The national 2011 destination survey confirmed that 93.4% of graduates from the School of History were in employment or study six months after graduation with 67.1% of this group already working or studying at graduate level. Graduates from Queen Mary’s School of History also have a strong earning power, with a median salary of £22,583.
The broad range of skills gained through programmes in the School, coupled with multiple opportunities for extra-curricular activities and work experience, have enabled students to move into careers such as:
|Communications Coordinator||LB Design|
|Civil Servant||The Home Office|
|Online Content Editor||Net Media Planet|
|Press Office Client Services||Press Lost|
|Graduate Trading Trainee||Schneider|
|Management Graduate||Tower Hamlets Council|
|Business Development Executive||Dialogue Communications|
|Dayshift Summariser||Gorkana Group|
|Charity Fundraiser||Global Foundation for the Elimination of Domestic Violence|
|Executive Officer||The Department for Work and Pensions|
Opportunities for work experience are substantial given Queen Mary’s location between Canary Wharf, the City and the Olympic Village. Students are encouraged to build work experience throughout their period of study, through, for example, our QM Projects work experience scheme, QM Temps job agency, Experience Works events and QMSU Provide volunteering services. Over 800 vacancies are available to browse on the QM JobOnline vacancy site.
Queen Mary’s extensive campus also provides over 1200 on-campus job and volunteer opportunities ranging from Student Journalist to Library Assistant and from Society President to School Mentor. History and Film Studies students can engage in political debate via on-campus forums such as the Mile End Group and New Turn, work with the production unit, Mile End Films, or volunteer for QMedia (which produces QMTV, QMessenger and CUB Magazine from the Students’ Union).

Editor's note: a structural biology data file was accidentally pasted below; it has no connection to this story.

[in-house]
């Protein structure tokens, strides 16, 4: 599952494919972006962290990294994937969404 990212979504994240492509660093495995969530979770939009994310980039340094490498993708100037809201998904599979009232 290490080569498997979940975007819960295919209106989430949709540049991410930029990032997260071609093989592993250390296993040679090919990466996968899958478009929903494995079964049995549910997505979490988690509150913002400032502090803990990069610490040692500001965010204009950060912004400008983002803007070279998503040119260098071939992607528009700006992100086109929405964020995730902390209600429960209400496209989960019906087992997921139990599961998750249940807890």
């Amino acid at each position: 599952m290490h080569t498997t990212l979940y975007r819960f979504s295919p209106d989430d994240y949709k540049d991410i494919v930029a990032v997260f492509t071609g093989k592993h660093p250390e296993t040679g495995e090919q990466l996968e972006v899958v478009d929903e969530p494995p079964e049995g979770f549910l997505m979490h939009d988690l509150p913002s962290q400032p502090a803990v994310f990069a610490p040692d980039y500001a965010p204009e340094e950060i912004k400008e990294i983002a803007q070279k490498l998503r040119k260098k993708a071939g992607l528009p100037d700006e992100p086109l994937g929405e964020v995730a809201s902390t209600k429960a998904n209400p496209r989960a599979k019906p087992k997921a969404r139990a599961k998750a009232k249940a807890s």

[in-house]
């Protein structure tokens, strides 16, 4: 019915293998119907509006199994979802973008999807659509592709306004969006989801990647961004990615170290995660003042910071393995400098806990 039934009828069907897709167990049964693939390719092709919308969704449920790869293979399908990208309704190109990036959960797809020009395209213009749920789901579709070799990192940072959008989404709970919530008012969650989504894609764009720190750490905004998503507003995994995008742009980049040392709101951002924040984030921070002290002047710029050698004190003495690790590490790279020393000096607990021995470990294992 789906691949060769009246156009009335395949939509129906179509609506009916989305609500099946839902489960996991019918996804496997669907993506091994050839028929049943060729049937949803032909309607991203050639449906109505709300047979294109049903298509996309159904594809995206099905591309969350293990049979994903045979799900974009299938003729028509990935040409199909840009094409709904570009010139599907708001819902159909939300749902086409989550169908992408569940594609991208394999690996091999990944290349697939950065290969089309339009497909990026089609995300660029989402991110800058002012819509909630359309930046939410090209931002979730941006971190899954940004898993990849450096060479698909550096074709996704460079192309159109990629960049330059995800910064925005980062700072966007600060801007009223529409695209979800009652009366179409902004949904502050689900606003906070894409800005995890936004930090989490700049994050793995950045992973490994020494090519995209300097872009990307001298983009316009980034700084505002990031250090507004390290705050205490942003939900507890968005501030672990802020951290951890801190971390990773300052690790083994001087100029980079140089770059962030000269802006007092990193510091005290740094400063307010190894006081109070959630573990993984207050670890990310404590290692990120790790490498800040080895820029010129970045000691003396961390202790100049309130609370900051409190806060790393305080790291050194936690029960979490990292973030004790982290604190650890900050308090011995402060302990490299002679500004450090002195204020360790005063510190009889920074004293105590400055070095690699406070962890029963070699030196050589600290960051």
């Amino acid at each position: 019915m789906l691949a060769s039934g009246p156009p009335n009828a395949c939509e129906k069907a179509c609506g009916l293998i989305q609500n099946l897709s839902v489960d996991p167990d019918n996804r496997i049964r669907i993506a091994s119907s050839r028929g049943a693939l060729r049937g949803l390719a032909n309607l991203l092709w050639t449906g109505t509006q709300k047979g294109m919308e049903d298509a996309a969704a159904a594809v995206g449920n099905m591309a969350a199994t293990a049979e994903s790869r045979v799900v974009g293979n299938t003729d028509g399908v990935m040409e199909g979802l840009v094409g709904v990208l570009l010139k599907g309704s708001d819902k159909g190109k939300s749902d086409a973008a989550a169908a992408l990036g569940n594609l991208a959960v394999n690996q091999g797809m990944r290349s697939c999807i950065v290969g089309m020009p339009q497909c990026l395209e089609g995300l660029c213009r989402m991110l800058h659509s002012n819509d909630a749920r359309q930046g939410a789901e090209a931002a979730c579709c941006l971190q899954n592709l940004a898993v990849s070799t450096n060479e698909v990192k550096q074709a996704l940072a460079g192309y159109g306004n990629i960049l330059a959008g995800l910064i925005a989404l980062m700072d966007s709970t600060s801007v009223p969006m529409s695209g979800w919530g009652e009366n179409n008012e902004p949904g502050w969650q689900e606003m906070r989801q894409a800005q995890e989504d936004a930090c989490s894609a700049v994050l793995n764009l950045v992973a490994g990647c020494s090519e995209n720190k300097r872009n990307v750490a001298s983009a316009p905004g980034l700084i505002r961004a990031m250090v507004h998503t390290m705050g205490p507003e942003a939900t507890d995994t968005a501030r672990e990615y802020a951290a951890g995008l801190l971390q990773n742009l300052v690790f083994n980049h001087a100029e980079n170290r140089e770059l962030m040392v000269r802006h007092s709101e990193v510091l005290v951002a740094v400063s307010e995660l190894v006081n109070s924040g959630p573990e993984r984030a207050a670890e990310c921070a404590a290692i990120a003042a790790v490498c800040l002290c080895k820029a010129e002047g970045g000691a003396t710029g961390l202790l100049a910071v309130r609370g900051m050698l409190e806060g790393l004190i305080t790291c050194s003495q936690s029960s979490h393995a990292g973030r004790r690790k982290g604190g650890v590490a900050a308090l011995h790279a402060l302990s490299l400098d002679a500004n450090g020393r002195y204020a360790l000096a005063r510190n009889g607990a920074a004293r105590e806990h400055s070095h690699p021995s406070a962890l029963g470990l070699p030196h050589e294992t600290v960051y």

Throughout their time at Queen Mary, students have access to a bespoke careers programme to prepare them for internships and graduate level work. This includes workshops on job-hunting and job applications as well as over 70 employer events each year to facilitate networks and help students to explore their options. Employer events include recruitment fairs, networking forums (e.g. the 2012 Queen Mary Film Festival), professional panels and an on-campus jobs fair.
Read more about our careers programmes and range of work experience opportunities on the QM Careers pages http://www.careers.qmul.ac.uk/.
Name: Tom Symmons
Studying: History and Film Studies
“The critical skills and depth of knowledge I acquired during my BA in Film and History provided me a solid foundation for my postgraduate studies. My doctoral research thesis on the New Hollywood of the late-1960s and 1970s is now nearing completion and I intend to pursue a career in academia.
"The joint honours degree course is structured to allow plenty of flexibility, and the modules on offer are diverse and well formulated; the interdisciplinary course 'Critical Approaches to Film: Alfred Hitchcock', was a particular favourite. It is also led by academics who are both leaders in their respective fields of research, and take a great deal of pride and interest in providing the best educational experience for their students.”
Name: Will Hadley
Studying: Film Studies
“Being in London was important to me and Queen Mary offered the best programme, in terms of content and quality. It covers both practical and academic elements, both of which are important for understanding Film.
“The modules on offer cover many different interests, the tutors are enthusiastic and engaging, and the facilities for practical work are great; we regularly borrow camera kit to use on our own projects. My favourite place on campus is the Hitchcock Cinema.
“The East End is the most vibrant and diverse part of London, we’re close to Shoreditch and Dalston and a short journey to central London, and there are plenty of parks nearby. “I am the photography editor for the College magazine, CUB. It’s a way of keeping up other interests apart from stuff on the course, filling out my CV and meeting new people.”
Name: Alissa Timoshkina
Studied: BA and MA in Film Studies